In sharp contrast to earlier findings, recent retrospective and prospective epidemiological research has failed to find any association between the global Type A behavior pattern (TABP) and clinical manifestations of coronary heart diseaase (CHD). However, the same retrospective findings clearly suggested that assessment of specific attributes of the TABP such as the hostility/anger dimension can yield a significant positive relationship with CHD even though global TABP is not significant in its association. Such findings guided the development of a matched case-control design in which component reanalysis of structured interviews (SIs) in the prospective Multiple Risk Factor Intervention trial (MRFIT) showed a significant positive association between the hostility dimension and incidence of CHD in the complete absence of a signifcant effect for global TABP. Interestingly, both traditional risk factors and the hostility dimension showed pronounced effects only in younger relative to older participants. The proposed research seeks to further refine assessment of facets of hostility in an effort to demonstrate that the antagonistic style of interaction facet of hostility is associated with documented CHD whereas neuroticism and the neurotic facet of hostility are not related to or inversely associated with """"""""hard"""""""" CHD endpoints, but positively associated with the """"""""soft"""""""" (angina only) endpoint. In this connection, the differential relationships of facets of hostility and nueroticism with all forms of nonCHD-related mortality will also be investigated in MRFIT. A second prospective study, Western Collaborative Group study (WCGS), which already had been used to crossvalidate the findings uncovered in MRFIT, will provide additional SIs to test the hypothesis that ratings of antagonistic hostility are predictive of the incidence of CHD even in the absence of specific questions calling for content of answers related to hostility. Also,a theoretically and empricially-based rating scale will be used in addition to the current component scoring procedures in an effort to more objectively assess various facets of hostility and neuroticism. Finally, both MRFIT and a third prospective study, Baltimore Longitudinal Study of Aging (BLSA), will make possible exploration of whether particular biobehavioral profiles are associated with differnet facets of hostility and neuroticism. Finally, both MRFIT and a third prospective study, Baltimore Longitudinal study of Aging. (BLSA), will make possible exploration of whether particular biobehavioral profiles are associated with different facets of hostility andd neuroticism. The addition of BLSA also will allow use of mutiple methods of assessment including the addition of new hostility- related items to the SI for future examination of prospective relationships with disease endpoints.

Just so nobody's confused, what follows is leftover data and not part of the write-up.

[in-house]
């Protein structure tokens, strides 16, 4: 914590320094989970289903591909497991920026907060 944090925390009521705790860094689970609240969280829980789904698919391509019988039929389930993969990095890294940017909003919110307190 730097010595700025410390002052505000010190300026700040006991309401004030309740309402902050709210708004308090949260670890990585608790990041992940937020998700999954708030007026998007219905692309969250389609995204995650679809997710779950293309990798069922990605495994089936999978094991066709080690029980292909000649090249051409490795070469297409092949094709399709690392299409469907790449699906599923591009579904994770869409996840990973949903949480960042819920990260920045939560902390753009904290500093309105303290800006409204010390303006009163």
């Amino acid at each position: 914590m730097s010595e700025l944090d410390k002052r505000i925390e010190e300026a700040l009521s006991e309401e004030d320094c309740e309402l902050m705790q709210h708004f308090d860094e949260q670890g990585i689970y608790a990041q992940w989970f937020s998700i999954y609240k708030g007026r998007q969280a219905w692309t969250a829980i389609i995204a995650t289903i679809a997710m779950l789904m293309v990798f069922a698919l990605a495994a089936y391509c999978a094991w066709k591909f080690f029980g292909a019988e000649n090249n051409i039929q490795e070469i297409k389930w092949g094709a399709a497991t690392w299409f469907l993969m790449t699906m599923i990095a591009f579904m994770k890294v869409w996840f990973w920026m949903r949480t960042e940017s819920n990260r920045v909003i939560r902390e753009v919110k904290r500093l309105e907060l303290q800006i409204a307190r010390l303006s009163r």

National Institute of Health (NIH)
National Heart, Lung, and Blood Institute (NHLBI)
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Behavioral Medicine Study Section (BEM)
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University of Maryland Balt CO Campus
Schools of Arts and Sciences
United States
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